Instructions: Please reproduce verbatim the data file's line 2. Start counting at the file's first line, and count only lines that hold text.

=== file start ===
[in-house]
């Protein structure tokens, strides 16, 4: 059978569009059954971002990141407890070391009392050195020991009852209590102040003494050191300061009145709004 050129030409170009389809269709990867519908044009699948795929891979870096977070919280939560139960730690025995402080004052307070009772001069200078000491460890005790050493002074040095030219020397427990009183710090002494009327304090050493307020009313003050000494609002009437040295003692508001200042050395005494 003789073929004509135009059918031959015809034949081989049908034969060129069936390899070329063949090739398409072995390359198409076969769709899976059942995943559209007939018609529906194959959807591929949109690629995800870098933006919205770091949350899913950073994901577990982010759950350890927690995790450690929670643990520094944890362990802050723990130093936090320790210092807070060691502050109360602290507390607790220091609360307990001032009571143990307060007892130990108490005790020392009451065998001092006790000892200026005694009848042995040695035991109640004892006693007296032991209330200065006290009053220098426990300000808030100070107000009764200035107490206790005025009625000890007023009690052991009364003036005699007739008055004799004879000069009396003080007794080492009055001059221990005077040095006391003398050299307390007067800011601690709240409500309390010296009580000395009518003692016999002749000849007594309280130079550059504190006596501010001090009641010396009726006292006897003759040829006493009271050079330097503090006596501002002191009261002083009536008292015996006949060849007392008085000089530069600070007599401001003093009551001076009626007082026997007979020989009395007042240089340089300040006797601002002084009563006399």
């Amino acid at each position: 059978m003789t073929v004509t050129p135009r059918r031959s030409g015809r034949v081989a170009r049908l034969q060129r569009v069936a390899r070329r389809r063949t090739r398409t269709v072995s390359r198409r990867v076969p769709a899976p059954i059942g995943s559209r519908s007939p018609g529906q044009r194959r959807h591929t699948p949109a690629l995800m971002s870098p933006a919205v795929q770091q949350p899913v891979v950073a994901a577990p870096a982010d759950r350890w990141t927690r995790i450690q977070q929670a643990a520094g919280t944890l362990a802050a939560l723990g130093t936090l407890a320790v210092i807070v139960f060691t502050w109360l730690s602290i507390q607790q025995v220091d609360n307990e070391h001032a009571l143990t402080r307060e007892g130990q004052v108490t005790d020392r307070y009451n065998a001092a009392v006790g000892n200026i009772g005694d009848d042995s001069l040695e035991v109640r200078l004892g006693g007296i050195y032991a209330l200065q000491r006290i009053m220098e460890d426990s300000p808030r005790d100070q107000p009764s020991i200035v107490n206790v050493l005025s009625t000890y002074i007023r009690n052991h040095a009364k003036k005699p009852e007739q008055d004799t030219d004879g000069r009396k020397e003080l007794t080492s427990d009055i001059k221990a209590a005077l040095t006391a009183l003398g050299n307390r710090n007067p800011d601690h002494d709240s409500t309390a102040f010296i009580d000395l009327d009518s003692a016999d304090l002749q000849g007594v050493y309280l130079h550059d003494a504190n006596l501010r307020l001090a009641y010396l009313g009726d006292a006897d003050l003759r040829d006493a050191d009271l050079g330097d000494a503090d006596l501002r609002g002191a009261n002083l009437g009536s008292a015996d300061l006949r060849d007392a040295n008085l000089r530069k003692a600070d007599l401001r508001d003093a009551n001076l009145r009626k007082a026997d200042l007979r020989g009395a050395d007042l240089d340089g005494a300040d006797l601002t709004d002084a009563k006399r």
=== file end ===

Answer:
């Protein structure tokens, strides 16, 4: 059978569009059954971002990141407890070391009392050195020991009852209590102040003494050191300061009145709004 050129030409170009389809269709990867519908044009699948795929891979870096977070919280939560139960730690025995402080004052307070009772001069200078000491460890005790050493002074040095030219020397427990009183710090002494009327304090050493307020009313003050000494609002009437040295003692508001200042050395005494 003789073929004509135009059918031959015809034949081989049908034969060129069936390899070329063949090739398409072995390359198409076969769709899976059942995943559209007939018609529906194959959807591929949109690629995800870098933006919205770091949350899913950073994901577990982010759950350890927690995790450690929670643990520094944890362990802050723990130093936090320790210092807070060691502050109360602290507390607790220091609360307990001032009571143990307060007892130990108490005790020392009451065998001092006790000892200026005694009848042995040695035991109640004892006693007296032991209330200065006290009053220098426990300000808030100070107000009764200035107490206790005025009625000890007023009690052991009364003036005699007739008055004799004879000069009396003080007794080492009055001059221990005077040095006391003398050299307390007067800011601690709240409500309390010296009580000395009518003692016999002749000849007594309280130079550059504190006596501010001090009641010396009726006292006897003759040829006493009271050079330097503090006596501002002191009261002083009536008292015996006949060849007392008085000089530069600070007599401001003093009551001076009626007082026997007979020989009395007042240089340089300040006797601002002084009563006399």